Long daytime naps can interfere with nighttime sleep. If you choose to nap, limit yourself to up to 30 minutes and avoid doing so late in the day.  If you work nights, however, you might need to nap late in the day before work to help make up your sleep debt.

5. Include physical activity in your daily routine

Regular physical activity can promote better sleep. Avoid being active too close to bedtime, however.  Spending time outside every day might be helpful, too.

6. Manage worries

Try to resolve your worries or concerns before bedtime. Jot down what’s on your mind and then set it aside for tomorrow.

 

Working towards developing good sleep patterns can result in better health.  But always be sure to report your sleep concerns to your physician.  They can help determine if medications or a medical condition are a factor that may need intervention.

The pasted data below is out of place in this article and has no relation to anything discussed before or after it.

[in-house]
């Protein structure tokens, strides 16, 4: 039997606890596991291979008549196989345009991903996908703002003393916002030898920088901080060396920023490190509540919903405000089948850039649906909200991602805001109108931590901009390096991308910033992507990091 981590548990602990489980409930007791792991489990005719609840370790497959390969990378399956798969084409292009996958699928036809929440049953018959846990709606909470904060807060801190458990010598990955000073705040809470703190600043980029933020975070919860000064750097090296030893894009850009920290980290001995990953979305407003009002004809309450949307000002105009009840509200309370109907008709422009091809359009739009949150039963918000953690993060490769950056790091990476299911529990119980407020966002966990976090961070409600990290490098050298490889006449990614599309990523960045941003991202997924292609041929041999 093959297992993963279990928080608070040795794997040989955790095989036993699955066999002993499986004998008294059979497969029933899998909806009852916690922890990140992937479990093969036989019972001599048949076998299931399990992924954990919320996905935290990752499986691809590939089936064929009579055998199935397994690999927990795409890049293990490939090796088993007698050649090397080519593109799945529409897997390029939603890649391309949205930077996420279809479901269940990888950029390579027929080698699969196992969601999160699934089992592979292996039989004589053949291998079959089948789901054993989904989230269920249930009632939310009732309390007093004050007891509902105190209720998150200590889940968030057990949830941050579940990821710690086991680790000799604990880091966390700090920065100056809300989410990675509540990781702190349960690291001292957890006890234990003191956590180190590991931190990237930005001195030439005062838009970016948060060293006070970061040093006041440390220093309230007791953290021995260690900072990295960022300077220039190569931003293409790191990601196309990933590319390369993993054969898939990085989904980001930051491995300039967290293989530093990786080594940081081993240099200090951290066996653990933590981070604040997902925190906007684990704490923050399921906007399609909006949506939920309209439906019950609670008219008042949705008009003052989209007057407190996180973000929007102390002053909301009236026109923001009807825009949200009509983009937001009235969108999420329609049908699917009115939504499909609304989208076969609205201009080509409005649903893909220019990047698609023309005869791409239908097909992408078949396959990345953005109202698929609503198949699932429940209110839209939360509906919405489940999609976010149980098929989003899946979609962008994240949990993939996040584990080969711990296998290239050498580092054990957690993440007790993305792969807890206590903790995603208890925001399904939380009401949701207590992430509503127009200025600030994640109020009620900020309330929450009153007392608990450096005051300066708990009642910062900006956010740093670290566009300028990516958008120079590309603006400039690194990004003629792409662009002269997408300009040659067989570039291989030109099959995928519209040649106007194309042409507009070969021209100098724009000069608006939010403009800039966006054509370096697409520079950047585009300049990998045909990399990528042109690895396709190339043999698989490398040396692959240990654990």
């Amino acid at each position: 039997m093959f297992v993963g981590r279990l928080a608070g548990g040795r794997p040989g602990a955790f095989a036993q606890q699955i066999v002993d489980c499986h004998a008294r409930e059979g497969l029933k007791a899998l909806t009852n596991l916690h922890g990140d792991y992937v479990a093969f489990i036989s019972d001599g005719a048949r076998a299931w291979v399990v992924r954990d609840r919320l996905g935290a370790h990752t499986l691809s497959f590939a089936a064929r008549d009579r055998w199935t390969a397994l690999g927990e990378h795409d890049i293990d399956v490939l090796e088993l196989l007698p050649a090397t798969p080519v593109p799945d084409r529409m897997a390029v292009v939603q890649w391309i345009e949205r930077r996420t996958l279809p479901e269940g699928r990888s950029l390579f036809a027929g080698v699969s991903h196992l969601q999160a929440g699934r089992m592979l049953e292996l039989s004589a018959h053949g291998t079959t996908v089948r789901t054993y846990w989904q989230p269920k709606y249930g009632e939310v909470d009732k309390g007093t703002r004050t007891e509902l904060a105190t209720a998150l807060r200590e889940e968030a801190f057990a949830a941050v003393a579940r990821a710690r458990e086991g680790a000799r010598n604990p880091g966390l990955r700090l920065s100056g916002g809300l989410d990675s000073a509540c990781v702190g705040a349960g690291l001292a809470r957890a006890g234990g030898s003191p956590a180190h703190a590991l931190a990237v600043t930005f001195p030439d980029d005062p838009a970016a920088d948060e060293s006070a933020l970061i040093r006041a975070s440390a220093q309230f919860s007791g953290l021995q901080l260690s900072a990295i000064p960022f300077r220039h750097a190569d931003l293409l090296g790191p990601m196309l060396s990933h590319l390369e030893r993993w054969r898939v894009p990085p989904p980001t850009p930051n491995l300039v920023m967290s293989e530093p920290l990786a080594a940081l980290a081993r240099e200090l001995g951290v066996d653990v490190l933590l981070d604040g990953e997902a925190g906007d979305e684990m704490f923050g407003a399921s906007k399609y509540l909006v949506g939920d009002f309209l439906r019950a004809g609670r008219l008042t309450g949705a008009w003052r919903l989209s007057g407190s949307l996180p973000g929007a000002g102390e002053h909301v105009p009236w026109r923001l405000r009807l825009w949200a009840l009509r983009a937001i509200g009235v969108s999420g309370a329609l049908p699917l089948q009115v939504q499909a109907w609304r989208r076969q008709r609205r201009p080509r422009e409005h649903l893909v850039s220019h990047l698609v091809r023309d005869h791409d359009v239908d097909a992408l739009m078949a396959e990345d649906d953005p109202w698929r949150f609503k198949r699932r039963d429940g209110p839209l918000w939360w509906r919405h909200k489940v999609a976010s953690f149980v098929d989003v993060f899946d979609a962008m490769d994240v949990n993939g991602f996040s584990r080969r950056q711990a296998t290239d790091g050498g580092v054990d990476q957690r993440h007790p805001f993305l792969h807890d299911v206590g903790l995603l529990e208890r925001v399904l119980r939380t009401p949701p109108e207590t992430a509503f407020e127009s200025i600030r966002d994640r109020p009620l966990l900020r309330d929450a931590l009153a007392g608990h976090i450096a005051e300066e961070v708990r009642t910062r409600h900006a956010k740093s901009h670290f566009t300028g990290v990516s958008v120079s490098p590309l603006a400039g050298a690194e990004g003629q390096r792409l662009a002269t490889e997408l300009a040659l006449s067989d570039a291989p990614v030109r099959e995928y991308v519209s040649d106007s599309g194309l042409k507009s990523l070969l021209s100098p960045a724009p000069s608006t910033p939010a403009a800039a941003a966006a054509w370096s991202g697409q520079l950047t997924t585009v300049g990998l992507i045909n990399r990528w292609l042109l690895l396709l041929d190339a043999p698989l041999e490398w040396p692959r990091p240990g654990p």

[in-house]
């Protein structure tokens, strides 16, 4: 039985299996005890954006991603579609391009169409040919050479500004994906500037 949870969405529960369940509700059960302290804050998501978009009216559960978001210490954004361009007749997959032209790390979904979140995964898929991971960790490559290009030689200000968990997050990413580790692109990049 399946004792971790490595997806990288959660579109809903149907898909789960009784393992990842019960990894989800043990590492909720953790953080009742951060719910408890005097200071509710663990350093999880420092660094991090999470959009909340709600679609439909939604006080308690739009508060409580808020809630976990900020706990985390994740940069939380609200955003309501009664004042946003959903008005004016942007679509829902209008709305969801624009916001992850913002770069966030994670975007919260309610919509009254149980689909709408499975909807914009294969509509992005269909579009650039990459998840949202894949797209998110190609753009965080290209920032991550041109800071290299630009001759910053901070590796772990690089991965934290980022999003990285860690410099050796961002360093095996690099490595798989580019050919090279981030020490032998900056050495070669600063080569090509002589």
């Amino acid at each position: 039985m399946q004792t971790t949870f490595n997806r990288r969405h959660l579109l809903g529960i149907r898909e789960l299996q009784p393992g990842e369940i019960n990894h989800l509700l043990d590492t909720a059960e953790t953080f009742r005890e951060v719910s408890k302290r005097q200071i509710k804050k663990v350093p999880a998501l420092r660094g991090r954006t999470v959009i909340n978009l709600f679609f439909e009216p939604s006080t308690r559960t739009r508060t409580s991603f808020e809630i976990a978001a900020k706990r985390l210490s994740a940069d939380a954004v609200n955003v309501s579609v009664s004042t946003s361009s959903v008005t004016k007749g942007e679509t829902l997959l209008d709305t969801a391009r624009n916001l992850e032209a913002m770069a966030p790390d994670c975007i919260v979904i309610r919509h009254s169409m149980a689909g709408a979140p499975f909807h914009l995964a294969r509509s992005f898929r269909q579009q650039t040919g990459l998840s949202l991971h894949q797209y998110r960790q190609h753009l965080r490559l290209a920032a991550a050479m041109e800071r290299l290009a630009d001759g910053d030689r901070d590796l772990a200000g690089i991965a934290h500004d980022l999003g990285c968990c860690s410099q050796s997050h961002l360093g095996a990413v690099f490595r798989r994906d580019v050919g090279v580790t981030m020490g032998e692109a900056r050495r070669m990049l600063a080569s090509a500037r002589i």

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Independence Day

Dwight Eisenhower once said, “Freedom has its life in the hearts, the actions, the spirit of men and so it must be daily earned and refreshed else like a flower cut from its life-giving roots, it will wither and die.”  In recognition of the birth of our great nation we also make a parallel to the independence of our great residents.  Seniors full of life and vitality, have so much living to do and want to enjoy it to the fullest.  To begin each day refreshed and full of life is the ultimate goal of our communities.  If you are looking into assisted living for yourself or a loved one…I want you to consider who we are, what we do and what we provide…straight from our website.

“Each of Great Oaks Management’s retirement communities provide an enhanced senior living environment focused on active aging – an approach that aims to maximize the quality of life and well-being of seniors while fulfilling their individual needs and promoting purposeful living.  Our care options and life enrichment programs allow our residents to live to their greatest potential in communities that are ideal for sharing past experiences and making new memories with neighbors, friends and loved ones.